Sky Report by Ted Gruber
Saturn (magnitude 0.7) and Jupiter (-2.7) become visible in the southeast as the sky darkens. Saturn sets first, a little past 10:30pm, followed by Jupiter just before 2:30am. By mid-December, both planets become visible in the south after sunset, with Saturn setting about 9:00pm and Jupiter about 12:30am. The moon passes about 4° south of Saturn the evening of November 28 and about 2.5° south of Jupiter the night of December 1.
Mars (magnitude -1.6) currently rises in the east-northeast just past 6:00pm and remains visible overnight. By mid-December the red planet will have already risen in the east-northeast as darkness falls.
The full moon occults Mars the evening of December 7. From Longview, Mars disappears behind the moon at 6:49pm and reappears on the opposite side at 7:48pm. Mars reaches opposition the next evening, shining at magnitude -1.9.
Venus (magnitude -3.9) and Mercury (-0.6) return to the evening sky in early December. Both planets will be low in the southwest at twilight, setting about 45 minutes after sunset, but will offer better viewing later in December.
Mars appears in the west until fading into fading into the morning sunlight. By mid-December, Mars sets in the west-northwest about 20 minutes before sunrise.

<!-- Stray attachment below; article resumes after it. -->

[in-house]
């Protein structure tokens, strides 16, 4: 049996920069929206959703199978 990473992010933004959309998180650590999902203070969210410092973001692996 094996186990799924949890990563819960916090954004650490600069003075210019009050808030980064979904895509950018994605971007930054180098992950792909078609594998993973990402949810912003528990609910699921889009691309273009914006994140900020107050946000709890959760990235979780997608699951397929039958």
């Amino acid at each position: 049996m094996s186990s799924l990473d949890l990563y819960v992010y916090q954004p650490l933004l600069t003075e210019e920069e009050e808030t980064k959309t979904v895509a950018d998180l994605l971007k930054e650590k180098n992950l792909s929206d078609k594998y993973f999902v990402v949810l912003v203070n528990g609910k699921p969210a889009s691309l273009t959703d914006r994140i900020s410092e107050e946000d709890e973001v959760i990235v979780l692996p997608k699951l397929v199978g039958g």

The Leonids meteor shower is active from November 3 to December 2, peaking the night of November 17-18, typically producing 10-15 meteors per hour at the peak. The moon rises just before 1:00am and about 32% illuminated the morning of November 18, making fainter meteors invisible. Some predictions call for an off-peak outburst ranging from 50 to 250 meteors per hour between 10:00pm and 10:30pm local time on November 18, but these will not be visible from the western US.
The Geminids meteor shower is active from December 4 to 17, peaking the night of December 13-14. This shower can produce rates of 150 meteors per hour during the early morning peak, but also offers strong activity from 10:00pm until midnight on the 13th. The moon will be about 70% illuminated the night of the peak, making fainter meteors invisible.
Last (11/16), new (11/23), first (11/30), full (12/8), last (12/16), new (12/23), first (12/30).
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